“Some people scold me several times,” Nakamura said, “so I have to hide when I see these people.”
Others managed to find vantage points to watch skateboarding, too, and they were richly rewarded. Not only did Horigome win the men’s street event, Momiji Nishiya took gold and Funa Nakayama bronze in the women’s event.
“I love skateboarding and follow all Japanese top skaters,” said Tamura, who works for a Tokyo staffing agency and managed to catch some of the kickflips and railstands through binoculars.
Were fans bummed they couldn’t get in the venue? Maybe get a little closer to the athletes?
“To be honest,” Tamura said, “I couldn’t get a ticket, so I am not that shocked. But in this circumstances, the decision makes sense, although it is sad.”
Shogo Miyamoto, a freelancer from Kyoto, also thought the decision to ban spectators was correct. But that hasn’t stopped him from trying to breathe in the Olympic atmosphere. He arrived in Tokyo on the second full day of competition and tried to get a glimpse of a few of the venues, then planned to head down the coast to catch some sailing.
“I wasn’t really interested in sports,” Miyamoto said. “But the Olympics is something that you wouldn’t have in your home country twice in your life. Maybe not even once. That’s why I wanted to come and explore the venues.”
There are still plenty of opportunities, too, for the most intrepid of fans.
With the right equipment and and a little bit of gumption, golf fans might be able to catch a glimpse of Masters champion Hideki through the trees lining the East Course at Kasumigaseki Country Club. At Odaiba Marine Park, where a few souls braved the rain to watch the triathlon this week, long-distance swimmers will compete in the marathon.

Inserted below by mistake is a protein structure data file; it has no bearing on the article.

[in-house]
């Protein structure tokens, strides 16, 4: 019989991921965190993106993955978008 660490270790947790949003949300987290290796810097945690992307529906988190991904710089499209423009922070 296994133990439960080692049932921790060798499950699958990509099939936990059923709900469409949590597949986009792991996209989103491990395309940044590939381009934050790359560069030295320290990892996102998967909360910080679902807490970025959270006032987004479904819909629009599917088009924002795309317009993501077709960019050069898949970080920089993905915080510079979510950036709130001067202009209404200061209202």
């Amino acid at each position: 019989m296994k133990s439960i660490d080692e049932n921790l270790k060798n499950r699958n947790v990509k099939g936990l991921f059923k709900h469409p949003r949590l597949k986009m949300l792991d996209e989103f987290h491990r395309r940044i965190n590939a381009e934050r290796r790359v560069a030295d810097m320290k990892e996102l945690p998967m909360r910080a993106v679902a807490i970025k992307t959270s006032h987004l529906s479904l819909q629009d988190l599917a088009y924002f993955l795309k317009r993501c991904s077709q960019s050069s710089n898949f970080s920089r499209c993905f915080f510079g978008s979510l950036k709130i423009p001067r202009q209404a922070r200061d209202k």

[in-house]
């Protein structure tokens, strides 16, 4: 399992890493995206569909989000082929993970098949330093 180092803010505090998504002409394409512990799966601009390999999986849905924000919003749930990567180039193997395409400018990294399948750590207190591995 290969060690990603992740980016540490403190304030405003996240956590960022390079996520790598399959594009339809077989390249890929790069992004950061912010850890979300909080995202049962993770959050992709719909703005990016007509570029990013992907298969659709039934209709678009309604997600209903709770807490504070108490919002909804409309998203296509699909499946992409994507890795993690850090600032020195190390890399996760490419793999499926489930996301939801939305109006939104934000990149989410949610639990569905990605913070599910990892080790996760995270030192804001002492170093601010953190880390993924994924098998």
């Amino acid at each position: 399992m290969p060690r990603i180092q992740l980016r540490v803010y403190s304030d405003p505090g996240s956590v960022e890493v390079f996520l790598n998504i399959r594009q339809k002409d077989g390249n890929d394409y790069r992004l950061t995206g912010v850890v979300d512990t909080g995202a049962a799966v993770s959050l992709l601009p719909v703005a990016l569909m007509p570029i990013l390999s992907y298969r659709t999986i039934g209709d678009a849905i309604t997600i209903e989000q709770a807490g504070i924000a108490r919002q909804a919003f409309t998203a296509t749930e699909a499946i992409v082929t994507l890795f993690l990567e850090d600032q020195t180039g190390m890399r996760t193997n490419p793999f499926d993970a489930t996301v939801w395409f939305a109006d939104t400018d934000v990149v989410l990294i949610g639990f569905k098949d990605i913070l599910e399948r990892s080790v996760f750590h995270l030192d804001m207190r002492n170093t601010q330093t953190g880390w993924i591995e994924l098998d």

Speaking of marathons, the track and field marathon will take place next week in Odori Park in Sapporo, about 700 miles northeast of Tokyo, where temperatures should be slightly cooler. That could mean sightings of reigning Olympic champion Eliud Kipchoge, Kenya’s marathon world record-holder Brigid Kosgei or American four-time Olympian Galen Rupp.
Technically speaking, fans are prohibited from lining the route. But good luck policing 26.2 miles (42.2 kilometers) of road.
Those unwilling to run afoul of the law can catch the final week of cycling, which will shift to the velodrome in Izu for track cycling. Its location in the Shizuoka prefecture, like the mountain bike course and the road race finish at Fuji International Speedway, falls outside the spectator ban, meaning up 1,800 people will be able to squeeze inside.
Good for the fans. Good for the athletes missing their support, too.
“Initially I was quite gutted. Without fans completely would have been different,” said Britain’s Laura Kenny, a four-time Olympic champion in cycling. “Would they have played crowd noise? Could they have chosen the London crowd? It wouldn’t have felt as exciting as it could have been. I’m glad to have some people coming in.”
Associated Press Sports Writers John Leicester and Jimmy Golen and AP writers Sally Ho and Miina Yamada contributed to this report.